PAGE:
China mourns Yangtze shipwreck victims as search continues

Updated: 2015-06-07 19:19


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JIANLI, Hubei - Ship horns wailed as hundreds of people gathered in the drizzle Sunday to mourn the victims of the Eastern Star disaster.

More than 500 rescue workers and government officials at the site bowed their heads during a three-minute silence Sunday, the seventh day since the ship capsized with the loss of more than 430 souls. According to Chinese tradition, the seventh day is a key occasion to mourn the passing of the dead.

At around 9 am, following an announcement from Minister of Transport Yang Chuantang, rescue workers stopped what they were doing and removed their hats to face the salvaged vessel.

They set up a table with candles and chrysanthemums on the large crane vessel that dragged the ship from its muddy grave Thursday night.

"We are all here with families of victims to go through the pain of losing their loved ones with them," rescue diver Guan Dong said.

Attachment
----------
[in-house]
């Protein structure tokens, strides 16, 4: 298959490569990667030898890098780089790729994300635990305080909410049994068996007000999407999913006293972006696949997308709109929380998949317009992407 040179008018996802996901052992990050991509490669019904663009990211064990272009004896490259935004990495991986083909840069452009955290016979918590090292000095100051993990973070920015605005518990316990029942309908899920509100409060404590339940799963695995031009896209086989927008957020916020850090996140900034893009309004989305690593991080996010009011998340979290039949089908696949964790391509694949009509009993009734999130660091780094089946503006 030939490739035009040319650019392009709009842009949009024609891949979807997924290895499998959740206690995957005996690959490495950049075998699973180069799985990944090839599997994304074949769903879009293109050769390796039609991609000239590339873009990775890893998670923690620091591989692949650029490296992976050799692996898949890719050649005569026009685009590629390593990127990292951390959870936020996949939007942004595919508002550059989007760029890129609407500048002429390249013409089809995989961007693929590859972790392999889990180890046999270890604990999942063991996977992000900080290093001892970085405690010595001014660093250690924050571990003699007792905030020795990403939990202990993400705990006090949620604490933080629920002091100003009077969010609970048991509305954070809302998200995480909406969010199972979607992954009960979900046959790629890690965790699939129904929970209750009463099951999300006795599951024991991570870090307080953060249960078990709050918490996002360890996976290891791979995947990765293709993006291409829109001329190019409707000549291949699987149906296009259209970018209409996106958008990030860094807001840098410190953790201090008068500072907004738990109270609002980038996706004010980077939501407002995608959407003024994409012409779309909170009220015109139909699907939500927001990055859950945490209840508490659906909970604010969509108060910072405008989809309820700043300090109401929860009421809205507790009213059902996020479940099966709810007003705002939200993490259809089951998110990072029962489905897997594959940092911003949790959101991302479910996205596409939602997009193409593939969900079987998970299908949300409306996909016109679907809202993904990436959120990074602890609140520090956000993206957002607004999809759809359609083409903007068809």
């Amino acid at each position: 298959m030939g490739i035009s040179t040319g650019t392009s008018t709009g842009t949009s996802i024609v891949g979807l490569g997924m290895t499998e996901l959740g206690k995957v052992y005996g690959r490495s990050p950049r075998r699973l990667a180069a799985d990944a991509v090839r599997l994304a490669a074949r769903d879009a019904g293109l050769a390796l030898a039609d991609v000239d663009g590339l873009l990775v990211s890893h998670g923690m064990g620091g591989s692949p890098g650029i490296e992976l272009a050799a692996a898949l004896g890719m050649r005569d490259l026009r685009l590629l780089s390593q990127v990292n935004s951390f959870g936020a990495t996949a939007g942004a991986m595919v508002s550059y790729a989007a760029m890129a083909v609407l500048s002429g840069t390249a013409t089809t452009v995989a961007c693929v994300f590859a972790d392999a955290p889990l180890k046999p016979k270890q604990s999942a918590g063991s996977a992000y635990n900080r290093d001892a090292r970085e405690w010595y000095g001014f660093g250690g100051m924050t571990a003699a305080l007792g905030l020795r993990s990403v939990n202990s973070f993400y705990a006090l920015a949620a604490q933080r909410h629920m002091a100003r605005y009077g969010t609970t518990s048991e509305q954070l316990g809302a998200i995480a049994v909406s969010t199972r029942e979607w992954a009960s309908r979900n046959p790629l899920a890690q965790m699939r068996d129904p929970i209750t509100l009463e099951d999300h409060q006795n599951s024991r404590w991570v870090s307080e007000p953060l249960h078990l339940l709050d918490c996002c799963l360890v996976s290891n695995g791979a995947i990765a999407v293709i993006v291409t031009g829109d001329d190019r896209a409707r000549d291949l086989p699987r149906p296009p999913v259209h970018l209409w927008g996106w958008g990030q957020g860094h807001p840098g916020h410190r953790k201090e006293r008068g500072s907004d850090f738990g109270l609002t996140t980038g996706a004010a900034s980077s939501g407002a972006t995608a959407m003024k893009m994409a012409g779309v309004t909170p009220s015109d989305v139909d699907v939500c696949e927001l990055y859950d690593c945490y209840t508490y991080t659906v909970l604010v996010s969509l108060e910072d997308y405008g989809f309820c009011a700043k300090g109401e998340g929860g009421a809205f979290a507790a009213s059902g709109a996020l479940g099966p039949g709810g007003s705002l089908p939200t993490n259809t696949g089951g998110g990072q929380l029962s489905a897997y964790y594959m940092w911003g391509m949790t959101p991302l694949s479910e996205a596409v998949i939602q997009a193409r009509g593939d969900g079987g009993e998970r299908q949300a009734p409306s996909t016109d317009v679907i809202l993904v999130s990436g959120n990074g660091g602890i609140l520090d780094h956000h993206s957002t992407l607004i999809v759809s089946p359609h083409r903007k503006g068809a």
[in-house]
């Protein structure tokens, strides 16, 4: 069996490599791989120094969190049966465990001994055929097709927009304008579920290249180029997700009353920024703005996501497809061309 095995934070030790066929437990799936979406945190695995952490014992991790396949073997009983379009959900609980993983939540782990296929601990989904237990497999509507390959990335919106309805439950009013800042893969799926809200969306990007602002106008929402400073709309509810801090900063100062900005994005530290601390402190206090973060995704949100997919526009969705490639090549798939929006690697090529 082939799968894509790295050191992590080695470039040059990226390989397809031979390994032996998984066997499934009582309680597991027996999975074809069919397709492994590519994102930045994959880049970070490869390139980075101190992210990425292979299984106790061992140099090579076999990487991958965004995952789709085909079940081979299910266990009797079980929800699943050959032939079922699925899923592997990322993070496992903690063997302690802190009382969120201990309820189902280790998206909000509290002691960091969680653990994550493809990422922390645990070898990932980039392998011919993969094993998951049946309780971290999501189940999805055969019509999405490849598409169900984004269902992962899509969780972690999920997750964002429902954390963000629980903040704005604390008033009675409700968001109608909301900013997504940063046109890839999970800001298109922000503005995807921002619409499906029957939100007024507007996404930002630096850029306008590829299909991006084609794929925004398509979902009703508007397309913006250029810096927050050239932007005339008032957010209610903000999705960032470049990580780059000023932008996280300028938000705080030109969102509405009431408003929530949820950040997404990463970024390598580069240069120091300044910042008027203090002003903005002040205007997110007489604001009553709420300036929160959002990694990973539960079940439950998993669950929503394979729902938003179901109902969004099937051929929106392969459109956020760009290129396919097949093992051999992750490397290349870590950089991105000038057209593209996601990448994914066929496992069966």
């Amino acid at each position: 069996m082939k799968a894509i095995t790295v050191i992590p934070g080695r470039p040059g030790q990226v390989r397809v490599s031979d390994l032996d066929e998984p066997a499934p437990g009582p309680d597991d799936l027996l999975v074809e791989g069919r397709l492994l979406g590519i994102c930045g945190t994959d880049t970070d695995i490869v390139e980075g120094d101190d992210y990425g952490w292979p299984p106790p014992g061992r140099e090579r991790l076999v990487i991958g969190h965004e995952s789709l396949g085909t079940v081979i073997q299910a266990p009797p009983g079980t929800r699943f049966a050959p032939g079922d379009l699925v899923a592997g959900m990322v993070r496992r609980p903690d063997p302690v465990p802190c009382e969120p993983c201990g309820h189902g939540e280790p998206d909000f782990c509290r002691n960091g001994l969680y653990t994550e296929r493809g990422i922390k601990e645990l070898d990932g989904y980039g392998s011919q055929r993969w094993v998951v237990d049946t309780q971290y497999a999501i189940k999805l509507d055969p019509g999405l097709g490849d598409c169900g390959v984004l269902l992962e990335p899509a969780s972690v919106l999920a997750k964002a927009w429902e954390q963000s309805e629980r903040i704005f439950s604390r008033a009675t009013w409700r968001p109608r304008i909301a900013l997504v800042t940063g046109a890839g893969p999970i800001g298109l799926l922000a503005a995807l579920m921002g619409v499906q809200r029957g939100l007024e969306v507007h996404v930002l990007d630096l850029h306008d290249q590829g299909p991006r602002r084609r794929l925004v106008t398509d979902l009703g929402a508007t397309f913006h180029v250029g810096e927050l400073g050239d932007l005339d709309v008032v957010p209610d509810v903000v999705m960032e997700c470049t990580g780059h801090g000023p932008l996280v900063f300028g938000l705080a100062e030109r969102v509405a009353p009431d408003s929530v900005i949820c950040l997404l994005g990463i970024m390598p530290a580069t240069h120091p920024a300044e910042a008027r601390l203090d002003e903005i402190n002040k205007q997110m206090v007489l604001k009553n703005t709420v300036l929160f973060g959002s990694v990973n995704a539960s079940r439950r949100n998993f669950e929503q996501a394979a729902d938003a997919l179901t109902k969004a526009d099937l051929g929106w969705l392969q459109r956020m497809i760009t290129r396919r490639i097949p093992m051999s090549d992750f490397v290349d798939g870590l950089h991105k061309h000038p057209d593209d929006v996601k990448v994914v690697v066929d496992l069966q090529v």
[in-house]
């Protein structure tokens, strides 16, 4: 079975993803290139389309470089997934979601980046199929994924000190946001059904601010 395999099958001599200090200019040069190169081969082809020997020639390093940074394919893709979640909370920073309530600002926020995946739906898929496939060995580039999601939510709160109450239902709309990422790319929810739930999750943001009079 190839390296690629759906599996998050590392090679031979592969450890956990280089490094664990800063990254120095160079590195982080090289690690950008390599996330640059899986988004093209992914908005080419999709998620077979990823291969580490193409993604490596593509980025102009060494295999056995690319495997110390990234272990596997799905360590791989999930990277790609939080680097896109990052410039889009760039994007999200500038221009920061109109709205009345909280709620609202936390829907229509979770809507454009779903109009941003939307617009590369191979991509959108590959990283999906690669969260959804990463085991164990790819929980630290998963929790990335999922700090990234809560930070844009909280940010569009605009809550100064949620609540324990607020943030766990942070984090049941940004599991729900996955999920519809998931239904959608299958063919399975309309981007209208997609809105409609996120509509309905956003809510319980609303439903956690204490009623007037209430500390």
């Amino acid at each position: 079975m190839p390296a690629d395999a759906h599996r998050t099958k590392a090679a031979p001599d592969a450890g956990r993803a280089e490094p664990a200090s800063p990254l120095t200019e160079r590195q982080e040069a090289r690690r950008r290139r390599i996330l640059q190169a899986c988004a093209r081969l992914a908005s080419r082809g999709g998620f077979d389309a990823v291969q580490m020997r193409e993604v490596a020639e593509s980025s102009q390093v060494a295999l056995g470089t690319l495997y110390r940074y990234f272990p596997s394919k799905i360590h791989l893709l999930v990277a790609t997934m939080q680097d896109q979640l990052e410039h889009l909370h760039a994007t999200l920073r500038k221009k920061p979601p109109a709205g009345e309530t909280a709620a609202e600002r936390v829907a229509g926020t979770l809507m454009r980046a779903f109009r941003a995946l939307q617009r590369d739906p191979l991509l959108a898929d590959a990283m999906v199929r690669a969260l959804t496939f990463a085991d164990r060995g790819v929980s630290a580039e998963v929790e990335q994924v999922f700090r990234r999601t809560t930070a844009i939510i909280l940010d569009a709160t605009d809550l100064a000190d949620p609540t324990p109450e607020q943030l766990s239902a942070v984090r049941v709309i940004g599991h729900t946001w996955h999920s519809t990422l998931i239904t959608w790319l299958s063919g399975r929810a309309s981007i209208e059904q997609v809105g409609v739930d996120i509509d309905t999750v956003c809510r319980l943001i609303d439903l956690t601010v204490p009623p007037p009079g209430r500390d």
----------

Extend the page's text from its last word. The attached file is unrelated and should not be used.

Families of the victims prayed for their loved ones on the riverbank or in their hotels.

On the riverbank, Guan Yuan, the daughter of a couple lost in the tragedy, held a picture of her parents, allowing them to take a last glimpse of their unfinished trip. The first long trip her parents took after retirement turned out to be their last. "My parents rarely travelled to save money for my education," she said.

On the day before they boarded the ship, her mother sent her an email asking her to hurry her towards marriage, saying how willing she was to look after grandchildren.

"I wish this was a nightmare, but nothing happens when I wake up," Guan said.

On the riverbank, relatives of the victims lit candles, threw bouquets of chrysanthemums into the river, and called out the names of the lost.

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